Canadian Olympic Committee Collaborates with Mosaic on Canada Olympic House in Paris

National hospitality houses at the Olympic Games were once landing points for athletes, support staff and families. But over the years, they’ve evolved into ecosystems for partnerships and engagement. At the Paris 2024 Olympic Games this summer, national houses are expected to make a grand post-pandemic return—among them, Canada Olympic House, which is being produced in collaboration with Toronto-based agency Mosaic.

La Maison Olympique du Canada will feature more than a dozen partner activations and experiences for the athletes, coaches, support staff, invited guests like friends and family, as well as dignitaries, officials and VIPs. National houses are set to pop up in Paris’s Parc de la Villette as part of the Park of Nations during the Olympic Games. Canada will take over a space within the Cité des Sciences, the park’s science museum.

“We expect a volume of throughput,” says Greg Wamsley, vp-production at Mosaic North America. “People will stay all day; some will come for a few hours and then move on to the next one—it’s now a thing, where people go ‘house hopping,’ for lack of a better term. There are 15 houses within a few miles, which is a real advantage for everybody, because those who want to take in some of those cultures and experience different food and drink can do it all in one area of the city.”

Canada Olympic House will feature more than a dozen partner activations and collaborations, including a Lululemon pop-up shop (the brand is outfitting the nation’s athletes this year); a Canadian Tire Celebration Arena for special events; a Petro-Canada Living Leaf installation that will “connect fans in Paris to fans back home”; a Toyota “Start Your Impossible” postcard station and photo op; an Air Canada Flight Deck patio; and a Mondelēz “Create Your Athlete Card” experience.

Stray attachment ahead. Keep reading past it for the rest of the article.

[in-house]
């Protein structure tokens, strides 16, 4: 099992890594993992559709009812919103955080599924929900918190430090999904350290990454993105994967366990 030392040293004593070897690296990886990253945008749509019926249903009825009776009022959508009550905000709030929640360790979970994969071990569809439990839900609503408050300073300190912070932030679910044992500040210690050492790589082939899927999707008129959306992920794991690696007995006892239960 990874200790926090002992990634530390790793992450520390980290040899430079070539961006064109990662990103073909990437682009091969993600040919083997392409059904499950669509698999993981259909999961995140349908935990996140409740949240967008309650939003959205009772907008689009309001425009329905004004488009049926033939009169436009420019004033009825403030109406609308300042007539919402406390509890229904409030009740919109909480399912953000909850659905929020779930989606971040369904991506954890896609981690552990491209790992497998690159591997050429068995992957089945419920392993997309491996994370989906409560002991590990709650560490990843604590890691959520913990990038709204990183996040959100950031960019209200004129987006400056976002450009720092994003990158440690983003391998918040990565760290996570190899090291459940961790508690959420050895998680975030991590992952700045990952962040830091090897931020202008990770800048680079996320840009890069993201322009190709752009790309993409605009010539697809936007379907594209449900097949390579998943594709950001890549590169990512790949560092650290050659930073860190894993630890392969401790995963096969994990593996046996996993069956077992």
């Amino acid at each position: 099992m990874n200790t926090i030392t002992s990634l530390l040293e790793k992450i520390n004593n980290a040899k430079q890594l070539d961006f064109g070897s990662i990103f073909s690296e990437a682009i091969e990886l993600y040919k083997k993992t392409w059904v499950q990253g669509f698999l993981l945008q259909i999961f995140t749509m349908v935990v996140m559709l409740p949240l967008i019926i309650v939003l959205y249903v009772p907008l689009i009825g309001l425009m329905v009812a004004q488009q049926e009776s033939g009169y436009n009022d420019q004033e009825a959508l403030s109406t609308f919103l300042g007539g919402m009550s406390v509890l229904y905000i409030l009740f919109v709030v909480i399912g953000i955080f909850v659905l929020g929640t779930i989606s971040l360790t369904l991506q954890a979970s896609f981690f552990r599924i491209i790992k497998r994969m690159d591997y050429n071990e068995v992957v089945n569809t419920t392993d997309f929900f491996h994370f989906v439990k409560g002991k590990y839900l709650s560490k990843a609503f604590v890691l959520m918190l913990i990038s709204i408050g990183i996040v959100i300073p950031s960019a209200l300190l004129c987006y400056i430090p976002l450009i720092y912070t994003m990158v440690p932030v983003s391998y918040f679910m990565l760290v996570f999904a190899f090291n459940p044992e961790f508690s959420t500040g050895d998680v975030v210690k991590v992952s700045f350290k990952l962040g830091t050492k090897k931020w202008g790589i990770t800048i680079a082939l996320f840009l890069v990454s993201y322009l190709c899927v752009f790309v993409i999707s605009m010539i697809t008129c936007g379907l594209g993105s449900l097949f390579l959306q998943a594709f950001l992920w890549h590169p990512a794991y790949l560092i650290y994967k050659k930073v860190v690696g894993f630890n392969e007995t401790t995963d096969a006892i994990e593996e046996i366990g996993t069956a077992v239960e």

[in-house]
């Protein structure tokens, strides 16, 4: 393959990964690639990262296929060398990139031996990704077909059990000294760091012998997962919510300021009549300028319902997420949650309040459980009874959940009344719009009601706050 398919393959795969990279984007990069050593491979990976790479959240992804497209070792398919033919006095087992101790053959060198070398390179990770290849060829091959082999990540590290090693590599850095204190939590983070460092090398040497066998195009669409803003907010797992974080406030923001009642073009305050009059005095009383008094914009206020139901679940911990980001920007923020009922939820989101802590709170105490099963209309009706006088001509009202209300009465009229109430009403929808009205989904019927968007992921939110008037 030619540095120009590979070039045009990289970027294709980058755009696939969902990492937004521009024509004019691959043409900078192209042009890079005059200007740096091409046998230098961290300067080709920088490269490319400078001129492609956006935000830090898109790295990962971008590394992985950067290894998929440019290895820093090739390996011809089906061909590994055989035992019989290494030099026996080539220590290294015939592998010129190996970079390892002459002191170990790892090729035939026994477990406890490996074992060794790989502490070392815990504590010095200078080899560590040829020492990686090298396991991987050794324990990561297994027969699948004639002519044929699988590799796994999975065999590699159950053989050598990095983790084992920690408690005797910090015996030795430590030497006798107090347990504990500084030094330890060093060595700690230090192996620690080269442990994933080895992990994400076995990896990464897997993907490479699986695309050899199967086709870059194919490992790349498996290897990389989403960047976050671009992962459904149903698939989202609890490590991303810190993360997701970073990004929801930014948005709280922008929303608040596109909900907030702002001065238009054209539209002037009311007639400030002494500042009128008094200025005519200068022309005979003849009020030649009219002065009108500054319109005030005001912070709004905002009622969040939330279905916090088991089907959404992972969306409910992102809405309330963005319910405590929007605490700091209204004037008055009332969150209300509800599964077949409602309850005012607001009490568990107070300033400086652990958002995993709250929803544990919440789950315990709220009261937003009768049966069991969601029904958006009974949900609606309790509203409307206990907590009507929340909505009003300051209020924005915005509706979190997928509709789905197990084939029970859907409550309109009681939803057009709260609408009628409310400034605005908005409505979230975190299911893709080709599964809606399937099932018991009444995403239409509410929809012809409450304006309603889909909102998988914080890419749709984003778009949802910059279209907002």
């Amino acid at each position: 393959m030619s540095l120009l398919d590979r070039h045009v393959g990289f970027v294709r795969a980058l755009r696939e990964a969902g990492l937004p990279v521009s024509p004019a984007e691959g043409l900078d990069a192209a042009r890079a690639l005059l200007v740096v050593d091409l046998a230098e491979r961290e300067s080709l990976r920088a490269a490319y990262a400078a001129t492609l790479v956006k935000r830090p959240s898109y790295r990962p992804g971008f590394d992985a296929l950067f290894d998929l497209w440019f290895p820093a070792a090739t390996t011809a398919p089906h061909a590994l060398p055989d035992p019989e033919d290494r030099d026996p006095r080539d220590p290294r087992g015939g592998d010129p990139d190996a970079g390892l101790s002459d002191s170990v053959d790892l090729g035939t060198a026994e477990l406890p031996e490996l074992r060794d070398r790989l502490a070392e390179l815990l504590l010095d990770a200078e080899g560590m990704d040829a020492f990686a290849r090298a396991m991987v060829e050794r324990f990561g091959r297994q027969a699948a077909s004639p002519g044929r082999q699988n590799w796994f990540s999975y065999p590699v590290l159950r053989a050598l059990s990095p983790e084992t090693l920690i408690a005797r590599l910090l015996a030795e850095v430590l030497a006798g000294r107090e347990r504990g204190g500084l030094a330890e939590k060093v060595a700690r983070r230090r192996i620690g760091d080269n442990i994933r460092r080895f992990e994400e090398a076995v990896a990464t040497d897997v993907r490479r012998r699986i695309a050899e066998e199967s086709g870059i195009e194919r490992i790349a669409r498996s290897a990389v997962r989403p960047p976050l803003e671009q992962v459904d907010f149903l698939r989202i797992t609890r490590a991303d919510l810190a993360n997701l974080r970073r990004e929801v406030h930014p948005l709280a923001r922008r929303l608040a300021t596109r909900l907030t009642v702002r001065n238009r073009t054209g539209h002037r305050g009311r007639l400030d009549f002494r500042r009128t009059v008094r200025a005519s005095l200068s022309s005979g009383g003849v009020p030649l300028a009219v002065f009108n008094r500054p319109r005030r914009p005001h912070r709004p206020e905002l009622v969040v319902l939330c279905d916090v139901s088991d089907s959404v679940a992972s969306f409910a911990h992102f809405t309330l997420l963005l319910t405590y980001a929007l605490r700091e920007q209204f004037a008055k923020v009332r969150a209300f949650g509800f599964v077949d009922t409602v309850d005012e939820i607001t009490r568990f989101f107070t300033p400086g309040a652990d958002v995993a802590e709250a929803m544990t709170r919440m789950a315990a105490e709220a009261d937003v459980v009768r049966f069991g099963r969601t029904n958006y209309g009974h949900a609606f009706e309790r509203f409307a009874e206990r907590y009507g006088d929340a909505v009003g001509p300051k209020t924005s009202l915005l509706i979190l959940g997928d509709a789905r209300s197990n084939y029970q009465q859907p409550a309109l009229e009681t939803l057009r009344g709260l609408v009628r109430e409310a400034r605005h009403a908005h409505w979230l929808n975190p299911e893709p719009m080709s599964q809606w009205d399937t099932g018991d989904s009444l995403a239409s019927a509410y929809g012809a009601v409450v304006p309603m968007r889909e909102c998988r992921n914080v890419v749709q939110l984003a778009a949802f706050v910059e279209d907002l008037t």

The transformation of Cité des Sciences includes a 60-foot projection wall, tiered seating and a grand stand, temporary carpet and walls, signage and wrapping, furniture, a bar, and a broadcast studio occupied by the Canadian Broadcast Corporation which will air live eight hours each day back in Canada (the studio will double as a photo op for fans). Wamsley says the city anticipates more than 100,000 people will traverse the park daily, despite not a single competition taking place there.

“It’s for people who want to experience the games, but don’t necessarily have a ticket to get in to see sports,” he says. “It’s the one place you can come and be shoulder to shoulder with Canadians, celebrate the athletes and their successes, watch the games, and get a flavor of Canada.”

Mosaic is also producing events in cities across Canada with the Canadian Olympic Committee to bring a taste of the house to Canadian sports fans with big screens, partner activations and other entertainment. And fun fact: All the materials for Canada Olympic House are currently en route to Paris by sea to accommodate an early timeline for the world’s largest sports stage.

Image credit: Rendering of Canada Olympic House/Canadian Olympic Committee

Rachel Boucher
Posted by Rachel Boucher

Rachel joined Event Marketer in 2012 and today serves as the brand's head of content. Her travels covering the experiential marketing indust ry have ranged from CES in Las Vegas to Spring Break in Panama City Beach, Florida (hey, it's never too late)—and everywhere in between.
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